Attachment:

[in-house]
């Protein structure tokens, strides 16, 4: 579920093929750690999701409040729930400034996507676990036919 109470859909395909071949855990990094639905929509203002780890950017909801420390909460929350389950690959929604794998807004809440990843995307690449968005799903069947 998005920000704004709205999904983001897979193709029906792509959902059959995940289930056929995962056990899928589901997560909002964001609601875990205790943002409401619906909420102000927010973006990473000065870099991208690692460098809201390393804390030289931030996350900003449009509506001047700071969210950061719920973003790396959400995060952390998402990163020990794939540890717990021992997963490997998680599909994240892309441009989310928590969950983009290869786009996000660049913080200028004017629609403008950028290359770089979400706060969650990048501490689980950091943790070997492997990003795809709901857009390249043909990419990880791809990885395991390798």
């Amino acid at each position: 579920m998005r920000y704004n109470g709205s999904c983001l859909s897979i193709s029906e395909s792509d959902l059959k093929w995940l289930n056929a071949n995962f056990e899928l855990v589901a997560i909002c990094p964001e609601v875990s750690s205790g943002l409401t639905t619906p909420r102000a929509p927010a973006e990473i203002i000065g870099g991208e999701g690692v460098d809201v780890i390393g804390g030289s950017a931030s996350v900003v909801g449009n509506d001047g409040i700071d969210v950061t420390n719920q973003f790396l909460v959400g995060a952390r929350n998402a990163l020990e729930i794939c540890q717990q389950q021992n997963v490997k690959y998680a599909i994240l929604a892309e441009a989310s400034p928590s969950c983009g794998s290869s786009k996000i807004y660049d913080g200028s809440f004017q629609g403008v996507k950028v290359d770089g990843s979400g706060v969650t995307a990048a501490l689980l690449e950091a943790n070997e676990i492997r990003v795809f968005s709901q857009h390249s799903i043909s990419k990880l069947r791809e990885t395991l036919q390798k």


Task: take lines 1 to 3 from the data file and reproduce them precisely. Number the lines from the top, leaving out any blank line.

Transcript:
[in-house]
């Protein structure tokens, strides 16, 4: 579920093929750690999701409040729930400034996507676990036919 109470859909395909071949855990990094639905929509203002780890950017909801420390909460929350389950690959929604794998807004809440990843995307690449968005799903069947 998005920000704004709205999904983001897979193709029906792509959902059959995940289930056929995962056990899928589901997560909002964001609601875990205790943002409401619906909420102000927010973006990473000065870099991208690692460098809201390393804390030289931030996350900003449009509506001047700071969210950061719920973003790396959400995060952390998402990163020990794939540890717990021992997963490997998680599909994240892309441009989310928590969950983009290869786009996000660049913080200028004017629609403008950028290359770089979400706060969650990048501490689980950091943790070997492997990003795809709901857009390249043909990419990880791809990885395991390798």
């Amino acid at each position: 579920m998005r920000y704004n109470g709205s999904c983001l859909s897979i193709s029906e395909s792509d959902l059959k093929w995940l289930n056929a071949n995962f056990e899928l855990v589901a997560i909002c990094p964001e609601v875990s750690s205790g943002l409401t639905t619906p909420r102000a929509p927010a973006e990473i203002i000065g870099g991208e999701g690692v460098d809201v780890i390393g804390g030289s950017a931030s996350v900003v909801g449009n509506d001047g409040i700071d969210v950061t420390n719920q973003f790396l909460v959400g995060a952390r929350n998402a990163l020990e729930i794939c540890q717990q389950q021992n997963v490997k690959y998680a599909i994240l929604a892309e441009a989310s400034p928590s969950c983009g794998s290869s786009k996000i807004y660049d913080g200028s809440f004017q629609g403008v996507k950028v290359d770089g990843s979400g706060v969650t995307a990048a501490l689980l690449e950091a943790n070997e676990i492997r990003v795809f968005s709901q857009h390249s799903i043909s990419k990880l069947r791809e990885t395991l036919q390798k």